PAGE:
We previously wrote about Anna Shireman-Grabowski, a Middlebury College student who, with non-student activists, removed a flag memorial on 9/11 this year remembering the victims of the World Trade Center attack, claiming solidarity with the Native American Abenaki tribe:
My intention was not to cause pain but to visibilize [sic] the necessity of honoring all human life and to help a friend heal from the violence of genocide that she carries with her on a daily basis as an indigenous person. While the American flags on the Middlebury hillside symbolize to some the loss of innocent lives in New York, to others they represent centuries of bloody conquest and mass murder. As a settler on stolen land, I do not have the luxury of grieving without an eye to power. Three thousand flags is a lot, but the campus is not big enough to hold a marker for every life sacrificed in the history of American conquest and colonialism.
The Abenaki tribe, however, wanted no part of Middlebury 9/11 flag-grabbing, for many reasons, not the least of which was that the lawn in question was not a tribal burial ground as Shireman-Grabowski claimed.
Now Middlebury College has suspended Shireman-Grabowski, via the Addison Independent:
The lone Middlebury College student that took part in the vandalism of a 9/11 memorial on the college’s campus has been disciplined, the college said in a statement.
Anna Shireman-Grabowski was suspended for one year for violating several college policies, including “General Conduct Standards, Respect for Persons and Respect for Property.” The college did not name Shireman-Grabowski, but she identified herself as a participant in an online post shortly after the incident. Excerpts of this post were published in the Independent last month….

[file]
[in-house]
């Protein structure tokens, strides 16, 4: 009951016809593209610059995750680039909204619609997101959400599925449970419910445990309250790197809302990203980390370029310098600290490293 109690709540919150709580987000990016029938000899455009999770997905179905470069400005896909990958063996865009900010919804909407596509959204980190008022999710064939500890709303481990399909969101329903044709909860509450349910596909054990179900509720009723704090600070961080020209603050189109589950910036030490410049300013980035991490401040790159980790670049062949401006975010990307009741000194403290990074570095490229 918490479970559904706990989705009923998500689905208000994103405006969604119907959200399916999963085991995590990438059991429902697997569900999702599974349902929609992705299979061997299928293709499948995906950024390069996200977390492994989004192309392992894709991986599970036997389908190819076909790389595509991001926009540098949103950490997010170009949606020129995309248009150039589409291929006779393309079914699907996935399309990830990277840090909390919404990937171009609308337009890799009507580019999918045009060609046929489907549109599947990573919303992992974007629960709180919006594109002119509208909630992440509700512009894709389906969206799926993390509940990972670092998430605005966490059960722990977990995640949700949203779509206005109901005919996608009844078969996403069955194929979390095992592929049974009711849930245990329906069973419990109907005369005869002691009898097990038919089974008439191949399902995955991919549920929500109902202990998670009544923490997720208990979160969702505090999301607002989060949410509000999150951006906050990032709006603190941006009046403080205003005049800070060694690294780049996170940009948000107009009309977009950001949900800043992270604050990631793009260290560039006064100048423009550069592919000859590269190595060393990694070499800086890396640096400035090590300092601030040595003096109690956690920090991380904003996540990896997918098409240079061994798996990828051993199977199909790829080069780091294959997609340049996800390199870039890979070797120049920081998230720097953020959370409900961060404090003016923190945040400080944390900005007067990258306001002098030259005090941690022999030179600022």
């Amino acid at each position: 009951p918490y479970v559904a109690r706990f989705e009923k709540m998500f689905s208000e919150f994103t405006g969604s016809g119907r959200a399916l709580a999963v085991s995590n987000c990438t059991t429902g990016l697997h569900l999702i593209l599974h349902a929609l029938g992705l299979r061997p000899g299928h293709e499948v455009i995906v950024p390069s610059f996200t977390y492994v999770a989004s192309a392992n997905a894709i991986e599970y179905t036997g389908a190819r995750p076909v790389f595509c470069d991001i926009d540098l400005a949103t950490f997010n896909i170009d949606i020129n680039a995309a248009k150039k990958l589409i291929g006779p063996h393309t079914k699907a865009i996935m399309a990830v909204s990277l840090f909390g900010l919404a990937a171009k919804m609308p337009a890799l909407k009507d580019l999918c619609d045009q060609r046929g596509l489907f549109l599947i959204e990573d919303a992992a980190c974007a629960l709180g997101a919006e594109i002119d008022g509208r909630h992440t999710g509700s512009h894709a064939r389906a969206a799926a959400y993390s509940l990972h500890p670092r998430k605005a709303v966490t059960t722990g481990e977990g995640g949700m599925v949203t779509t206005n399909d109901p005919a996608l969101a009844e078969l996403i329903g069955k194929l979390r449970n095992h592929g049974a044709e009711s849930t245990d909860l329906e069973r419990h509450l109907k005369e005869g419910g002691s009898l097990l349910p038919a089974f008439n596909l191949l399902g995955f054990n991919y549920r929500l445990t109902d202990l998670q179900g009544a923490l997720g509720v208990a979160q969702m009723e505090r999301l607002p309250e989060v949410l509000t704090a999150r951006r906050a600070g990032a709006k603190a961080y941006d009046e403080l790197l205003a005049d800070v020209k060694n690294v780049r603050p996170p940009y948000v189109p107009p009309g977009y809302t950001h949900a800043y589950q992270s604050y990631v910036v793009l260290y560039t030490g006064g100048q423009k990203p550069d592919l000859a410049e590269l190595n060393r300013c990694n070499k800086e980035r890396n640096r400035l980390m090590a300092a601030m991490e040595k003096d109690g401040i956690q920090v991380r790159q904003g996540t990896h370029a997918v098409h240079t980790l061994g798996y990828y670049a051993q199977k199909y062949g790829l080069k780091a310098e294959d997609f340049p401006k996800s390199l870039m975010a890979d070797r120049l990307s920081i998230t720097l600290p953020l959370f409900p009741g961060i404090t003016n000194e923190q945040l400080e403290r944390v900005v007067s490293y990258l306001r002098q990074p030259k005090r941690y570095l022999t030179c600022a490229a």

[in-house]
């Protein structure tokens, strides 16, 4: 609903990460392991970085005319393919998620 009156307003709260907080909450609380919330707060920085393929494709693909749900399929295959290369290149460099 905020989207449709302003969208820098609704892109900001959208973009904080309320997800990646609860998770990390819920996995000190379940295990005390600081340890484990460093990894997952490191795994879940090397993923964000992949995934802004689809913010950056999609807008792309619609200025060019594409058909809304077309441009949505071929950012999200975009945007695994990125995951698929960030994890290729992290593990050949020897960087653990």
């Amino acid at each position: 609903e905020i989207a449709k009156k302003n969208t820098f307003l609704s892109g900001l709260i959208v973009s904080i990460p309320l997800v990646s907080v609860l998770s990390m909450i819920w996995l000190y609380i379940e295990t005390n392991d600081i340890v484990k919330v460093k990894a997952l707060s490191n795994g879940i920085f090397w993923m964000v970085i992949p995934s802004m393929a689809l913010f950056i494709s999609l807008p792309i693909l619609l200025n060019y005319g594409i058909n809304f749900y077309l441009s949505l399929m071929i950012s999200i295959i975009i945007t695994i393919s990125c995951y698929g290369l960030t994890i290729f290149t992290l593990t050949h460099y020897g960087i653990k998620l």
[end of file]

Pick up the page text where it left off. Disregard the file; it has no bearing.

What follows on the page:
Shireman-Grabowski appealed the suspension, but it was upheld Oct. 9 by the Middlebury Community Judicial Board. The CJB is made up of four students, one staff member, two faculty members and one dean. Middlebury College spokesman Stephen Diehl said Shireman-Grabowski, a senior, will be eligible for readmission in the fall of 2014.
Middlebury College’s official statement states in part as follows:
During the incident, several Middlebury students confronted the individuals and following a brief confrontation were able to retrieve some of the flags. Those flags were returned to their positions. Other students purchased additional flags and added those to the commemorative memorial.
On Sept. 24, the College convened the Middlebury Community Judicial Board to consider disciplinary charges brought against the student. The board found the student responsible for violating the following College policies: General Conduct Standards, Respect for Persons, and Respect for Property. It imposed a sanction of a one-year suspension, which was upheld on appeal on Oct. 9.
Donations tax deductible
to the full extent allowed by law.